Kelsey-Hayes rear wheel antilock (RWAL) systems have been gotten a bum rap in recent years. The RWAL system on 1991-96 Chevy S-10 and S-15 pickups, Chevy Blazer, GMC Jimmy, 1992-95 Chevy/GMC Suburban and 1990-95 Chevy Astros have been the subject of numerous "investigative reports" by various news media, the target of a class action lawsuit (dismissed in August '87) and an NHTSA investigation which found nothing (in spite of having received more than 7,000 complaints including 1,600 accidents and more than 500 injuries!).
The Kelsey-Hayes rear wheel antilock brake system was first used by Ford in 1987 on F series trucks, and was later added to the Ford Ranger, Bronco, Bronco II, Explorer, Aerostar and Econoline vans. Ford calls their version of Kelsey-Hayes EBC2 system "RABS" for Rear-wheel Antilock Brake System."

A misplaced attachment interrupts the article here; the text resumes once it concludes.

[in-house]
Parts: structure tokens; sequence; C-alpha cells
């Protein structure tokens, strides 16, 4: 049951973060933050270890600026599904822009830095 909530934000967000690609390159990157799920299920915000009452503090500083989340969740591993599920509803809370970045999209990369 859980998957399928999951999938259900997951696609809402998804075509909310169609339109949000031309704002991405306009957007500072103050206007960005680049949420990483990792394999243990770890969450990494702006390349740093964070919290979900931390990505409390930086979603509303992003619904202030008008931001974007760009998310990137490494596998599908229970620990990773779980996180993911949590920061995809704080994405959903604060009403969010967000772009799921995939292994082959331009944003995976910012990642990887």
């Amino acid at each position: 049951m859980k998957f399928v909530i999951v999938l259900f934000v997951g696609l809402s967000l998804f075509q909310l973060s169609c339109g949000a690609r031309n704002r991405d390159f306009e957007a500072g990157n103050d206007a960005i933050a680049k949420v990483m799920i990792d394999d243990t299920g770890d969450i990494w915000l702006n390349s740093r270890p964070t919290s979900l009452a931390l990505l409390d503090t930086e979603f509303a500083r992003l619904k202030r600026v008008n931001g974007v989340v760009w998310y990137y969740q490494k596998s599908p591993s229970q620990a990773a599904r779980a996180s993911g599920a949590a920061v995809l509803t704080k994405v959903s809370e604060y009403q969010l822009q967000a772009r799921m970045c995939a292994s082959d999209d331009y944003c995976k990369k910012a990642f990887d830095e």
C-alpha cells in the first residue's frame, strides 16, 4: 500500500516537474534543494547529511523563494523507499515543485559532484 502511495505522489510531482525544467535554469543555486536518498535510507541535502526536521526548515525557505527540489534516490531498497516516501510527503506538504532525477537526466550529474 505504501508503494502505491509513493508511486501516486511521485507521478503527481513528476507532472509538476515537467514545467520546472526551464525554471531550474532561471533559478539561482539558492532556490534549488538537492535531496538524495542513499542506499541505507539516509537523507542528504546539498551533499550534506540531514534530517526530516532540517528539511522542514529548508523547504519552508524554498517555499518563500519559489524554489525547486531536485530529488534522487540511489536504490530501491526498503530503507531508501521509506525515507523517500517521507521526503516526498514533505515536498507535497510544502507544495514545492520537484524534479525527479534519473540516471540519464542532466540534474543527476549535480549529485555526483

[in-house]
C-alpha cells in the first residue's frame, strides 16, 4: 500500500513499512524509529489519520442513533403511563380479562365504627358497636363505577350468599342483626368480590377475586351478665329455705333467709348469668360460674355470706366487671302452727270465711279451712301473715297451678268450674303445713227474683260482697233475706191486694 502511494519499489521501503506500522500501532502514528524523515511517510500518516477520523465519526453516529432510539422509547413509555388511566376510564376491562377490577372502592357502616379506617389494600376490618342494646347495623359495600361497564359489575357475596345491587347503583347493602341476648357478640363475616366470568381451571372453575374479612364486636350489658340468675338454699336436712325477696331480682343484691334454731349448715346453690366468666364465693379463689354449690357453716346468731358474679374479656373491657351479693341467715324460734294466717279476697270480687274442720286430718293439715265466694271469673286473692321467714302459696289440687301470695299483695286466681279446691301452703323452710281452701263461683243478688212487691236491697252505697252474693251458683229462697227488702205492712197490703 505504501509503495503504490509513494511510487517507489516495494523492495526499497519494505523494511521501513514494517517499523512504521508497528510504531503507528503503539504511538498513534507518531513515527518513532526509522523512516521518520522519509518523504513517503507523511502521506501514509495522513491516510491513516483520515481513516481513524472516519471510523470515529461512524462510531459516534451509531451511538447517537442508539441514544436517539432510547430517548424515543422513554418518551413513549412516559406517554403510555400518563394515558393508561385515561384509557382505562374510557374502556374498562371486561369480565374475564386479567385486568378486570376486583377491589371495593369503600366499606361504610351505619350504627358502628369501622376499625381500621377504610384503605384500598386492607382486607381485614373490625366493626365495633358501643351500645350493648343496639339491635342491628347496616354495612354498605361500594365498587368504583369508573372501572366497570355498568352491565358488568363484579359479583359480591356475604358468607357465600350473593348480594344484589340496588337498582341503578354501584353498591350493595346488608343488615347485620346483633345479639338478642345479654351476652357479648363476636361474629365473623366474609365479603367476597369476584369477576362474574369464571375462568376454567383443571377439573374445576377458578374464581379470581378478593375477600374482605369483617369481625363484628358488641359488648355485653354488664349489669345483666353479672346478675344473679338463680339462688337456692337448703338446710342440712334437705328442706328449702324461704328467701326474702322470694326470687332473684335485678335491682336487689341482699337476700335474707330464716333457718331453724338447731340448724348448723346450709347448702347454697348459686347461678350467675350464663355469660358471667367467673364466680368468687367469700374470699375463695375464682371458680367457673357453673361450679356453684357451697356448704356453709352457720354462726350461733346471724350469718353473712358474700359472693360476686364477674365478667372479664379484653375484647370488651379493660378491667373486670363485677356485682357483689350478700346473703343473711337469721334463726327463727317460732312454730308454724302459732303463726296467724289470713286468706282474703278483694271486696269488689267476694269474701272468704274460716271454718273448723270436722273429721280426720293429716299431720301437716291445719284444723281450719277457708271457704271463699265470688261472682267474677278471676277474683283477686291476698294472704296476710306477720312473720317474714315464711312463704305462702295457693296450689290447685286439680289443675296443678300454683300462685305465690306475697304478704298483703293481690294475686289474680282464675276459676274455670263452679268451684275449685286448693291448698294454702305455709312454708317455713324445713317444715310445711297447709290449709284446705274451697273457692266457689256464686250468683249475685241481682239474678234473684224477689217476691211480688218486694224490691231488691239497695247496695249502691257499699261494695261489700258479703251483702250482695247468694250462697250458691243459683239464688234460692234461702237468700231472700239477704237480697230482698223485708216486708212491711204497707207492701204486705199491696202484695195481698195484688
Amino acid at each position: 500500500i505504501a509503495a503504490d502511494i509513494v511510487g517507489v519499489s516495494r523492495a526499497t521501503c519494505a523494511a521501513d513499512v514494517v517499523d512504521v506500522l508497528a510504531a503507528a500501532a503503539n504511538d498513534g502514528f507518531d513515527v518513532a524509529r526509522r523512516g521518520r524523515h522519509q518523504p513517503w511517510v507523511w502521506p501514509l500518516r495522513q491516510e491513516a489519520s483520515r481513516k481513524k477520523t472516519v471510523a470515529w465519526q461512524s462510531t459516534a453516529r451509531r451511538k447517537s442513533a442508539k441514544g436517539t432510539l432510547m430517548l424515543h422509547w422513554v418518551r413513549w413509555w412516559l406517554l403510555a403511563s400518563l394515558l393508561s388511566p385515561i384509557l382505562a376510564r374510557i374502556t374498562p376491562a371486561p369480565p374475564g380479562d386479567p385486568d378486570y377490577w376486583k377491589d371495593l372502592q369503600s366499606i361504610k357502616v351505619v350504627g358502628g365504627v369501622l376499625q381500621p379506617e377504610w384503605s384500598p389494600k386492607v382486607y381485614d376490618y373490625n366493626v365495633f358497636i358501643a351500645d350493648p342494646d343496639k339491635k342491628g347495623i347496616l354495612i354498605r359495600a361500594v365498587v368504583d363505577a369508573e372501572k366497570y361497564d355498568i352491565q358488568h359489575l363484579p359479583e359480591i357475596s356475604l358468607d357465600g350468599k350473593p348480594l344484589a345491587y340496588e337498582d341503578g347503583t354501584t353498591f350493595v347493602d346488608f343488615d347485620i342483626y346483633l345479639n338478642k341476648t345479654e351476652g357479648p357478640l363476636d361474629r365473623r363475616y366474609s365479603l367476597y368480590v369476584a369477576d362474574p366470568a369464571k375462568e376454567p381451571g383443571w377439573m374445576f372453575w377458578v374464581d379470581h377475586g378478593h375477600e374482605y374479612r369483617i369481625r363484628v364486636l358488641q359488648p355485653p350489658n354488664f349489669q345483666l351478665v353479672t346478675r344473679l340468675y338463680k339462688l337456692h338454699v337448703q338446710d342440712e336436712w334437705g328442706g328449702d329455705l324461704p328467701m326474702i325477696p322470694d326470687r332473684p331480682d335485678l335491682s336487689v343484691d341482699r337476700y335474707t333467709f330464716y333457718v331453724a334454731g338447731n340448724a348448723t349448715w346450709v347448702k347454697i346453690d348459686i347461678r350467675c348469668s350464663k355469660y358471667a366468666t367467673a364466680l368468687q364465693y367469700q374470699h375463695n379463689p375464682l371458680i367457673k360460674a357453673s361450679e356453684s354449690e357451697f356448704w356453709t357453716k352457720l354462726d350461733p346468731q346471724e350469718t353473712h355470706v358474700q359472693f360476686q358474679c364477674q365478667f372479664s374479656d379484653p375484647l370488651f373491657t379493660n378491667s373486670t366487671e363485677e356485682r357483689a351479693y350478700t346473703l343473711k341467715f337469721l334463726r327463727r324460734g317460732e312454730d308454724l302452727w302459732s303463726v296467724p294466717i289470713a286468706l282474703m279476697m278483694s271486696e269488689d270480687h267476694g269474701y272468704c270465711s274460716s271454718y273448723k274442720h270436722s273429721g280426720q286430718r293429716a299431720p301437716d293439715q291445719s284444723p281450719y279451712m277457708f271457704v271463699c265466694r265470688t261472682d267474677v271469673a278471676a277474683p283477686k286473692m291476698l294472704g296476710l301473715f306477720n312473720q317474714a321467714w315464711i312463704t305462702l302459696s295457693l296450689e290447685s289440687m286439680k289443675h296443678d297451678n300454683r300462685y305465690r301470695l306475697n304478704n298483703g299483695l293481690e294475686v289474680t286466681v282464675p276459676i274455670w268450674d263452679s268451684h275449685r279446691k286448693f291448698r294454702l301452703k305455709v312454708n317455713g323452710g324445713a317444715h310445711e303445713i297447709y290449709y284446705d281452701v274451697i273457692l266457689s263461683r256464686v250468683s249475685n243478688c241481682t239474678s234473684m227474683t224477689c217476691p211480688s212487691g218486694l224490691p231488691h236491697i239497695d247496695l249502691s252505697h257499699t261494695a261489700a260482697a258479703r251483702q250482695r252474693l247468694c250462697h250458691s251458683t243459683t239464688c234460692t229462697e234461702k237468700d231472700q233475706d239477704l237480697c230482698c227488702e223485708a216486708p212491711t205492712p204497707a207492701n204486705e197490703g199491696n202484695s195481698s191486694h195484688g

The GM RWAL version is found on '88 and later "C" and "K" full-size pickups, "S" and "T" series pickups, some "S" series Blazers, '89 and up Astro minivans, '90 to '92 "R" and "V" series light trucks and "G" series vans.
Dodge has also used the Kelsey-Hayes RWAL system since '89 on its "D" and "W" 150/350, Dakota and Ram pickups. Geo, Isuzu, Mazda, Nissan and Subaru have used the system since 1991.
Considering how many Ford, Chevy, GMC and Dodge
trucks have the Kelsey-Hayes rear wheel antilock brake system,
it's not surprising that a certain number of these vehicles would
experience some kind of problem during their lifetime. NHTSA says
there's no inherent defect in the system, so any failures that